February 23, 1923

LIB

William Richard Motherwell (Minister of Agriculture)

Liberal

Mr. MOTHERWELL:

In the western provinces the money is paid through the medium of the agricultural societies that have the administration of the seed fairs; and I think that is the way it is handled all over Canada.

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CON

Thomas Henry Thompson

Conservative (1867-1942)

Mr. THOMPSON:

The minister did not get my question correctly. I asked if this money was paid over to the provincial authorities.

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LIB

William Richard Motherwell (Minister of Agriculture)

Liberal

Mr. MOTHERWELL:

No, it is paid to the agricultural societies because they administer the seed fairs. That is my understanding.

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CON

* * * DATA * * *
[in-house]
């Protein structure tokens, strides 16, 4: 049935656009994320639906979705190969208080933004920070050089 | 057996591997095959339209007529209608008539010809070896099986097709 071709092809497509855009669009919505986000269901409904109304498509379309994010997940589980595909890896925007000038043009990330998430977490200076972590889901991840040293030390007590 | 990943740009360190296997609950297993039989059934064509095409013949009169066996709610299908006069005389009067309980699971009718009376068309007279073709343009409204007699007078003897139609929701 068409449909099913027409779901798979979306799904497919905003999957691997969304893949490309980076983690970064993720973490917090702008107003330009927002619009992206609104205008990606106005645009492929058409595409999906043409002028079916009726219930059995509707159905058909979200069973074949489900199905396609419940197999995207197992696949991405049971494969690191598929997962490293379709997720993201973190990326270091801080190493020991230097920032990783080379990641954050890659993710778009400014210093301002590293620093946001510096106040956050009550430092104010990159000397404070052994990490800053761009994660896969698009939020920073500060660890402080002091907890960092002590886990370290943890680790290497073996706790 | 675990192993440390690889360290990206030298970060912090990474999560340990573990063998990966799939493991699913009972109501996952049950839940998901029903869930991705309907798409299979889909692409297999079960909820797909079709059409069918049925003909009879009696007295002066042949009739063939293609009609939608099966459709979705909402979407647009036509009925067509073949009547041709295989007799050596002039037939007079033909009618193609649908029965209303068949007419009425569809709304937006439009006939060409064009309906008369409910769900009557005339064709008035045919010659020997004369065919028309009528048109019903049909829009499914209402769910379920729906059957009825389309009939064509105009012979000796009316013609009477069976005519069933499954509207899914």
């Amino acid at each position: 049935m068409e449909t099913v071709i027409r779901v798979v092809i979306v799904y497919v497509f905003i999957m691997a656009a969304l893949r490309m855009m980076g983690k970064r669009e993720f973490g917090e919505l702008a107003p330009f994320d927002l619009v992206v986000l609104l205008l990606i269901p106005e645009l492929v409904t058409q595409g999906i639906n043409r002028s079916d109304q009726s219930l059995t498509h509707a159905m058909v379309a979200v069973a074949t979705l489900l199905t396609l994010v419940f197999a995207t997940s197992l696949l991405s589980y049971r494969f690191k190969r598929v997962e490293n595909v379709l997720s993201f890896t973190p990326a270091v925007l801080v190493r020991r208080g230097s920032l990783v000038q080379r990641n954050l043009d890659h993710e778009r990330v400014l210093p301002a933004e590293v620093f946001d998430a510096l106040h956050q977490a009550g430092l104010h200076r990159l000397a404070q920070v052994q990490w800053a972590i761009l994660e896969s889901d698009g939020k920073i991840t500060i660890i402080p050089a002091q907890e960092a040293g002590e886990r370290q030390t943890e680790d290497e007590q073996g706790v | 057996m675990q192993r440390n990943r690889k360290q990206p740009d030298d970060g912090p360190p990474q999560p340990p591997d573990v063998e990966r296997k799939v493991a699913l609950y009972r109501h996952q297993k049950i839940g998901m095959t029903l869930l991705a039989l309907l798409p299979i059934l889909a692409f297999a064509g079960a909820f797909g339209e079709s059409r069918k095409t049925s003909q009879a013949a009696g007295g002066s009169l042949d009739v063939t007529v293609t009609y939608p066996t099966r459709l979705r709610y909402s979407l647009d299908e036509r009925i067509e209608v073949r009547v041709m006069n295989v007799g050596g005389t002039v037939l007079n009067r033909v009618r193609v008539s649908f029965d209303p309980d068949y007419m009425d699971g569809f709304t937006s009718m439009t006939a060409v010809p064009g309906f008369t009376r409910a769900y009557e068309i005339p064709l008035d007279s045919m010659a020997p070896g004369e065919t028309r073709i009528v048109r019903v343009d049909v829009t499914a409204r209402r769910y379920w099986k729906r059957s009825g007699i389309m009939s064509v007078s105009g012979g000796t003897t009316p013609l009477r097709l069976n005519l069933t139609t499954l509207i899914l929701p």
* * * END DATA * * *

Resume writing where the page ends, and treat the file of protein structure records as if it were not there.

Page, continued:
Milton Edgar Maybee

Conservative (1867-1942)

Mr. MAYBEE:

Is it the policy of the seed department to establish seed cleaning stations; and, if so, has anything been done along that line? '

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LIB

William Richard Motherwell (Minister of Agriculture)

Liberal

Mr. MOTHERWELL:

We have in the

western interior elevators very efficient seed cleaning machinery. We have no stations established for the purpose of seed cleaning, but in Alberta they have local seed cleaning stations to accommodate the growers of pedigree seeds. The activity of the Seed branch with respect to the distribution of seed has been confined largely to the West. Even last year

Supply-Seed Control

when they were short of seed oats in eastern Canada the supplies were taken from stocks held in the West.

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UFA

Alfred Speakman

United Farmers of Alberta

Mr. SPEAKMAN: